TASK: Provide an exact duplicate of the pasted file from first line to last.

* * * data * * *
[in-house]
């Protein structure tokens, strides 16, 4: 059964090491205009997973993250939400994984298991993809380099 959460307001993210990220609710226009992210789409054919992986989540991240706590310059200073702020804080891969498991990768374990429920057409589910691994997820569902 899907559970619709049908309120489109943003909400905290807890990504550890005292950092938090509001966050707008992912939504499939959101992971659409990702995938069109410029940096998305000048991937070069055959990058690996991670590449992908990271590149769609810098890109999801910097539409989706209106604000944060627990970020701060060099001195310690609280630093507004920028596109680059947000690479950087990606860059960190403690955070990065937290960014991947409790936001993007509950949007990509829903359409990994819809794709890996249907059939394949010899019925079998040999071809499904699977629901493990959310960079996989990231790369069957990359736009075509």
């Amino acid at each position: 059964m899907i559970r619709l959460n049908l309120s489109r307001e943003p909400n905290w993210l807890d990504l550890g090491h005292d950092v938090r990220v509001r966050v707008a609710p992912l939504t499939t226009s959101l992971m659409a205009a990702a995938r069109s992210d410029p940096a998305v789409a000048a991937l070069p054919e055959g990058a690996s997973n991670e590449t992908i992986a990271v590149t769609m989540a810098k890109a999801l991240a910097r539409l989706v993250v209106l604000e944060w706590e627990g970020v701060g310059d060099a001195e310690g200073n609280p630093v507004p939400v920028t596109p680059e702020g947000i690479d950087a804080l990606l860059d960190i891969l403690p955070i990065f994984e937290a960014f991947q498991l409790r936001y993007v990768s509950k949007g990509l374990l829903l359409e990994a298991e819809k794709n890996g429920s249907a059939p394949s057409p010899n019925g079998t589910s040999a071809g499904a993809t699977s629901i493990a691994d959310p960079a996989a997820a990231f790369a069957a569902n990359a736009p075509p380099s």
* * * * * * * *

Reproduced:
[in-house]
């Protein structure tokens, strides 16, 4: 059964090491205009997973993250939400994984298991993809380099 959460307001993210990220609710226009992210789409054919992986989540991240706590310059200073702020804080891969498991990768374990429920057409589910691994997820569902 899907559970619709049908309120489109943003909400905290807890990504550890005292950092938090509001966050707008992912939504499939959101992971659409990702995938069109410029940096998305000048991937070069055959990058690996991670590449992908990271590149769609810098890109999801910097539409989706209106604000944060627990970020701060060099001195310690609280630093507004920028596109680059947000690479950087990606860059960190403690955070990065937290960014991947409790936001993007509950949007990509829903359409990994819809794709890996249907059939394949010899019925079998040999071809499904699977629901493990959310960079996989990231790369069957990359736009075509």
């Amino acid at each position: 059964m899907i559970r619709l959460n049908l309120s489109r307001e943003p909400n905290w993210l807890d990504l550890g090491h005292d950092v938090r990220v509001r966050v707008a609710p992912l939504t499939t226009s959101l992971m659409a205009a990702a995938r069109s992210d410029p940096a998305v789409a000048a991937l070069p054919e055959g990058a690996s997973n991670e590449t992908i992986a990271v590149t769609m989540a810098k890109a999801l991240a910097r539409l989706v993250v209106l604000e944060w706590e627990g970020v701060g310059d060099a001195e310690g200073n609280p630093v507004p939400v920028t596109p680059e702020g947000i690479d950087a804080l990606l860059d960190i891969l403690p955070i990065f994984e937290a960014f991947q498991l409790r936001y993007v990768s509950k949007g990509l374990l829903l359409e990994a298991e819809k794709n890996g429920s249907a059939p394949s057409p010899n019925g079998t589910s040999a071809g499904a993809t699977s629901i493990a691994d959310p960079a996989a997820a990231f790369a069957a569902n990359a736009p075509p380099s």